Granddaughter of Zorro Sues For Treaty Violation

The mark of grandfather

I have no details yet, but this report indicates that a very dramatic lawsuit was filed Wednesday in San Francisco Superior Court:

Eowyn v. b.b. Cts. de la Vega v. St. Vincent de Paul Society and Mercy Housing Corp., CGC-07-464019
Complaint for quiet title and wrongful death. The plaintiff challenges the Treaty of September 9, 1850, signed by Zorro Diego de la Vega, her grandfather, with whom she spent the summer of 1956 along with Vladimir Putin.

Like I say, no details yet, but there appear to be a few problems with this lawsuit just based on that description.

  • First, the only “Treaty of September 9, 1850” that I can find is the Robinson-Huron Treaty, which is the reason that Native Americans don’t own the land north of Lake Huron. But other facts, discussed below, make this unlikely to be the relevant agreement.
  • According to the Texas State Historical Association, that was also the date that the Texas-New Mexico Boundary Act was passed, as part of the Compromise of 1850 that apparently averted a fight between Texas militia and federal troops over that border dispute. (And you thought you’d never learn anything useful by reading this blog.) It’s also the date that California was admitted to the Union. Neither of these events involved “treaties,” but they are possible candidates.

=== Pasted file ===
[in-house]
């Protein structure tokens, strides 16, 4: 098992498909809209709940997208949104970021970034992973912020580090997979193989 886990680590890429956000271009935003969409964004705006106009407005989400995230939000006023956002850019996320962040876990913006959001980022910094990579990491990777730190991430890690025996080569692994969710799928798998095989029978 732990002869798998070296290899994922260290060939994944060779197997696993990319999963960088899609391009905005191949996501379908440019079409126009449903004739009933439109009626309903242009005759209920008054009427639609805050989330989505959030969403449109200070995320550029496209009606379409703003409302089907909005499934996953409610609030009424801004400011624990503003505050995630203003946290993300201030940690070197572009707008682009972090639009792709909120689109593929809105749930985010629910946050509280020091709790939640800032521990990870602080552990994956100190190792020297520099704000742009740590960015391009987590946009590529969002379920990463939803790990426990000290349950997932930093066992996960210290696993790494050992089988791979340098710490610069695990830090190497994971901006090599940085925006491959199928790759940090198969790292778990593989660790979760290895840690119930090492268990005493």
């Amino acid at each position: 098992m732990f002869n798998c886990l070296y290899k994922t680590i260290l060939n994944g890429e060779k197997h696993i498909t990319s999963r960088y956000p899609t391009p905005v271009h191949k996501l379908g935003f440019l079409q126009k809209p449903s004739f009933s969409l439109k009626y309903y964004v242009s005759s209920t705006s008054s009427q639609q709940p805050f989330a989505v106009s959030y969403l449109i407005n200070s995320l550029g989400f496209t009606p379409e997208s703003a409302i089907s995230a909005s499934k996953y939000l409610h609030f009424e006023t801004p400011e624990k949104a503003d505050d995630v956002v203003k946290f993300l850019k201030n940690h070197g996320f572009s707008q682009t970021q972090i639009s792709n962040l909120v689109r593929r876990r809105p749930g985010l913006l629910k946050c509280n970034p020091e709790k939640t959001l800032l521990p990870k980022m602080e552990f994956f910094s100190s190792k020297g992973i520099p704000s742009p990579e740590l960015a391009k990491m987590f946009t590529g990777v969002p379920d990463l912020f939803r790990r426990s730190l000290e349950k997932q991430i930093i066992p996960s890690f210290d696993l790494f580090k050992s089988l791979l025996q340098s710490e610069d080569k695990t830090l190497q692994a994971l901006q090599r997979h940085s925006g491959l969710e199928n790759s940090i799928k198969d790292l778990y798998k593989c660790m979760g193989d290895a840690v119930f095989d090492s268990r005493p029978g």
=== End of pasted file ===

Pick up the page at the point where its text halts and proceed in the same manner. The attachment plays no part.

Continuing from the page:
• That’s because plaintiff’s reference to “Zorro Diego de la Vega” appears to refer to Don Diego de la Vega, who of course was (secretly) Zorro. To my knowledge, Zorro did not work the area around Lake Huron, which is why I think Texas and/or California are more likely.
  • One problem, though, with plaintiff’s claim that she is the granddaughter of Zorro/de la Vega is that he was fictional, and not even created until 1919.  Both of these facts make it unlikely that Don Diego de la Vega signed any treaty in 1850, in costume or otherwise.
  • Plaintiff also appears to claim that she spent the summer of 1956 with her grandfather. Had he been real, this would not have been completely impossible, although assuming you have to be 18 to sign a treaty, he would have been 124 years old at the time, longer than any other human is known to have lived.
  • It’s unclear whether plaintiff claims that she spent the summer of 1956 with Vladimir Putin or that he signed the treaty “along with” her grandfather. (This is an example of how a comma can make all the difference in interpretation). Putin could not have signed anything in 1850 because he was not born until October 1952. But, again, it is not completely impossible that plaintiff spent the summer of 1956 with Vladimir Putin, although it does seem unlikely.

Therefore, construing plaintiff’s allegations as favorably as I can, she appears to claim that she has standing to enforce a non-existent boundary-dispute treaty signed 157 years ago by her fictional grandfather, who advised her of the possible claim during a glorious summer she spent in the mid-50s with the then-124-year-old Zorro and a three-year-old Vladimir Vladimirovich Putin, later to become the leader of post-Soviet Russia.

Sadly, it looks like (even if plaintiff resolves the problems above) this lawsuit would be barred by the statute of limitations. But stay tuned.